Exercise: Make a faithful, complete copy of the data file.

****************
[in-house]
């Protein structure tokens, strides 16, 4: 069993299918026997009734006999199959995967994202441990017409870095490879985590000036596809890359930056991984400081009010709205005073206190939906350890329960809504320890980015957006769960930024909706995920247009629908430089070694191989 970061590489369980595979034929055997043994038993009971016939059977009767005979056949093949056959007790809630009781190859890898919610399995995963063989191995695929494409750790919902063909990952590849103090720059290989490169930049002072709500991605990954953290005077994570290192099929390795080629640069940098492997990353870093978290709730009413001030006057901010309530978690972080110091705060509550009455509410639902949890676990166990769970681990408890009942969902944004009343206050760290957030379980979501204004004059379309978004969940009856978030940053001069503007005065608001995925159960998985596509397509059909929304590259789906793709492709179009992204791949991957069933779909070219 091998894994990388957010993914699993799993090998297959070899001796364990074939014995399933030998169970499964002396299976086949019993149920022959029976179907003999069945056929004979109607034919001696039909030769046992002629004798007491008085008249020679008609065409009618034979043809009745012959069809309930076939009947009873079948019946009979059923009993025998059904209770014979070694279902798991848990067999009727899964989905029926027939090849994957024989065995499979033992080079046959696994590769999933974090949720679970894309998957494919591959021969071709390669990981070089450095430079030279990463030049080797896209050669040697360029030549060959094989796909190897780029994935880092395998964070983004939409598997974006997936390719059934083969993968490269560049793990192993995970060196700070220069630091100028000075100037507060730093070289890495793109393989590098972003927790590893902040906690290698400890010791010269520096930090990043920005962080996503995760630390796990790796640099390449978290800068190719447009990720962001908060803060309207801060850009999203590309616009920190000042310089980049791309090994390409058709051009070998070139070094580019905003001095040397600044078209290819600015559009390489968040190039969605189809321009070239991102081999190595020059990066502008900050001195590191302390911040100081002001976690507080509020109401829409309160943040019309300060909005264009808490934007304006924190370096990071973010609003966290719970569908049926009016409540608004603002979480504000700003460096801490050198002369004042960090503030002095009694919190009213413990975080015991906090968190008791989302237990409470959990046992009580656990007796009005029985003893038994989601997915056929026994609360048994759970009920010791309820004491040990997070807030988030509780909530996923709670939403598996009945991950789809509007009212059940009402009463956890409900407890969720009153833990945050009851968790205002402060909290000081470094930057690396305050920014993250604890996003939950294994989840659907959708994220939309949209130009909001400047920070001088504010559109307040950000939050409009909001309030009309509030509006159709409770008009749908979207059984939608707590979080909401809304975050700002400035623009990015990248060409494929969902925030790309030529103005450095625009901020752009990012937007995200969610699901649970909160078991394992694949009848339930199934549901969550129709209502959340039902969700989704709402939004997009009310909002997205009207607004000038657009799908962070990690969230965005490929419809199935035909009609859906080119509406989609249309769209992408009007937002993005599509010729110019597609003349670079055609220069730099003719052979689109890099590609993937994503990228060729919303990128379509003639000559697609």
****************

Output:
[in-house]
């Protein structure tokens, strides 16, 4: 069993299918026997009734006999199959995967994202441990017409870095490879985590000036596809890359930056991984400081009010709205005073206190939906350890329960809504320890980015957006769960930024909706995920247009629908430089070694191989 970061590489369980595979034929055997043994038993009971016939059977009767005979056949093949056959007790809630009781190859890898919610399995995963063989191995695929494409750790919902063909990952590849103090720059290989490169930049002072709500991605990954953290005077994570290192099929390795080629640069940098492997990353870093978290709730009413001030006057901010309530978690972080110091705060509550009455509410639902949890676990166990769970681990408890009942969902944004009343206050760290957030379980979501204004004059379309978004969940009856978030940053001069503007005065608001995925159960998985596509397509059909929304590259789906793709492709179009992204791949991957069933779909070219 091998894994990388957010993914699993799993090998297959070899001796364990074939014995399933030998169970499964002396299976086949019993149920022959029976179907003999069945056929004979109607034919001696039909030769046992002629004798007491008085008249020679008609065409009618034979043809009745012959069809309930076939009947009873079948019946009979059923009993025998059904209770014979070694279902798991848990067999009727899964989905029926027939090849994957024989065995499979033992080079046959696994590769999933974090949720679970894309998957494919591959021969071709390669990981070089450095430079030279990463030049080797896209050669040697360029030549060959094989796909190897780029994935880092395998964070983004939409598997974006997936390719059934083969993968490269560049793990192993995970060196700070220069630091100028000075100037507060730093070289890495793109393989590098972003927790590893902040906690290698400890010791010269520096930090990043920005962080996503995760630390796990790796640099390449978290800068190719447009990720962001908060803060309207801060850009999203590309616009920190000042310089980049791309090994390409058709051009070998070139070094580019905003001095040397600044078209290819600015559009390489968040190039969605189809321009070239991102081999190595020059990066502008900050001195590191302390911040100081002001976690507080509020109401829409309160943040019309300060909005264009808490934007304006924190370096990071973010609003966290719970569908049926009016409540608004603002979480504000700003460096801490050198002369004042960090503030002095009694919190009213413990975080015991906090968190008791989302237990409470959990046992009580656990007796009005029985003893038994989601997915056929026994609360048994759970009920010791309820004491040990997070807030988030509780909530996923709670939403598996009945991950789809509007009212059940009402009463956890409900407890969720009153833990945050009851968790205002402060909290000081470094930057690396305050920014993250604890996003939950294994989840659907959708994220939309949209130009909001400047920070001088504010559109307040950000939050409009909001309030009309509030509006159709409770008009749908979207059984939608707590979080909401809304975050700002400035623009990015990248060409494929969902925030790309030529103005450095625009901020752009990012937007995200969610699901649970909160078991394992694949009848339930199934549901969550129709209502959340039902969700989704709402939004997009009310909002997205009207607004000038657009799908962070990690969230965005490929419809199935035909009609859906080119509406989609249309769209992408009007937002993005599509010729110019597609003349670079055609220069730099003719052979689109890099590609993937994503990228060729919303990128379509003639000559697609």